Added to my book pile: The Death of the Animal

April 15th, 2009 10:26 pm by Kelly Garbato

Colbert Report Shout-Out

A belated shout-out to Columbia University Press, who sent me a copy of Dr. Paola Cavalieri’s latest, The Death of the Animal: A Dialogue, a few weeks back. You may know of Dr. Cavalieri through The Animal Question: Why Non-Human Animals Deserve Human Rights (2001) and The Great Ape Project: Equality Beyond Humanity (1994), which she co-edited with Peter Singer.

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The Death of the Animal looks to be an intriguing mix of philosophy, ethology, psychology and anthrozoology:

While moral perfectionists rank conscious beings according to their cognitive abilities, Paola Cavalieri launches a more inclusive defense of all forms of subjectivity. In concert with Peter Singer, J. M. Coetzee, Harlan B. Miller, and other leading animal studies scholars, she expands our understanding of the nonhuman in such a way that the derogatory category of “the animal” becomes meaningless. In so doing, she presents a nonhierachical approach to ethics that better respects the value of the conscious self.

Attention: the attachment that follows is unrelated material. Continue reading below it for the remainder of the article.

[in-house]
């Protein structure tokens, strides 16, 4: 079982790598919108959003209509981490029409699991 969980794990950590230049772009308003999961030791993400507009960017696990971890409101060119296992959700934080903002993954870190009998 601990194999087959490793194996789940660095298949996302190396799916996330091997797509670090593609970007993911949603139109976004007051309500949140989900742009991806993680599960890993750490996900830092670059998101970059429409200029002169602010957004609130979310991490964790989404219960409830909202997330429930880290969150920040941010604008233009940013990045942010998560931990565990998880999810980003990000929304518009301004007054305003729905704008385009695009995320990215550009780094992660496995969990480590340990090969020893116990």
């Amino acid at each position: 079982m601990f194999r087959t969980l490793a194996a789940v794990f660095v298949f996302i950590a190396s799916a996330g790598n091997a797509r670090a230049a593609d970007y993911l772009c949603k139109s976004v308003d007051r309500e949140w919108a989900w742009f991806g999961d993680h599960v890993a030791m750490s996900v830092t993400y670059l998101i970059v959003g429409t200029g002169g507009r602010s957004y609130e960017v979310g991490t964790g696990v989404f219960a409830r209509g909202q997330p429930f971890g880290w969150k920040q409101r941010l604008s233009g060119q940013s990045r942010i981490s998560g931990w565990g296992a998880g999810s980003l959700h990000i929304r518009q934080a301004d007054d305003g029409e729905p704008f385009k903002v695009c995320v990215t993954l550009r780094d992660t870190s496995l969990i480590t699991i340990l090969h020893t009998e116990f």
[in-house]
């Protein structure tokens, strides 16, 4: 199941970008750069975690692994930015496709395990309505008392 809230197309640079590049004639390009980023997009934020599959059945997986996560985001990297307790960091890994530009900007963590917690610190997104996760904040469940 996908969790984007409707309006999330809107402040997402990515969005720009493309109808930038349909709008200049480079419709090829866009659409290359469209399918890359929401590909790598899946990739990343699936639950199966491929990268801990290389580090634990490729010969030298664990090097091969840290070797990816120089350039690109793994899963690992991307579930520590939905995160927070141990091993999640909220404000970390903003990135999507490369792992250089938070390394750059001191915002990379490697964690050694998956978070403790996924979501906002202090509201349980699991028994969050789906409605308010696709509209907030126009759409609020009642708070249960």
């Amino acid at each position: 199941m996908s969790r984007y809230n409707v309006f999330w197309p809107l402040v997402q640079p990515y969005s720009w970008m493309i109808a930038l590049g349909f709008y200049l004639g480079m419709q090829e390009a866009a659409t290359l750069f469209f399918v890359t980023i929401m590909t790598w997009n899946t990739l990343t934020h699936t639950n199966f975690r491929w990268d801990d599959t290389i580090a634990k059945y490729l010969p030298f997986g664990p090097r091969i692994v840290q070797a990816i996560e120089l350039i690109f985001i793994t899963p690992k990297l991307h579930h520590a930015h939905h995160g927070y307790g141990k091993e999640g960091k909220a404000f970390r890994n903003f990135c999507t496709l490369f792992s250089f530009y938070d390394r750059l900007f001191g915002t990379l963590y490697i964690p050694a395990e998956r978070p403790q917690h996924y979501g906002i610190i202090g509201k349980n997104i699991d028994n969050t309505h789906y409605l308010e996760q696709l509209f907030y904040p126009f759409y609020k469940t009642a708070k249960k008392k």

The book was published in January, and is available on Amazon. Currently, it’s sitting at the bottom of a very large book pile, but I hope to read and review it – some time before the paperback edition is released, perhaps? I kid, I kid. By July, it’ll be so hot, it’ll be a chore just to peel myself off the couch – plenty of time for catching up on my reading!

Until then, here’s some additional material to sink your teeth into, courtesy Philip at Columbia:

Columbia University Press is pleased to announce the publication of The Death of the Animal: A Dialogue by Paola Cavalieri with Matthew Calarco, J. M. Coetzee, Harlan B. Miller, Cary Wolfe, and with a foreword by Peter Singer.

The book sets these thinkers in a unique dialogue as they expand our understanding of the nonhuman through a discussion of the idea of the “animal,” ethics, moral perfectionism, and the value of the conscious self.

We have also posted one of J. M. Coetzee’s responses in the book: “On Appetite, the Right to Life and Rational Ethics” as well as the Table of Contents.

* I really need to grab a new Shout Out! screenshot, dontchathink?

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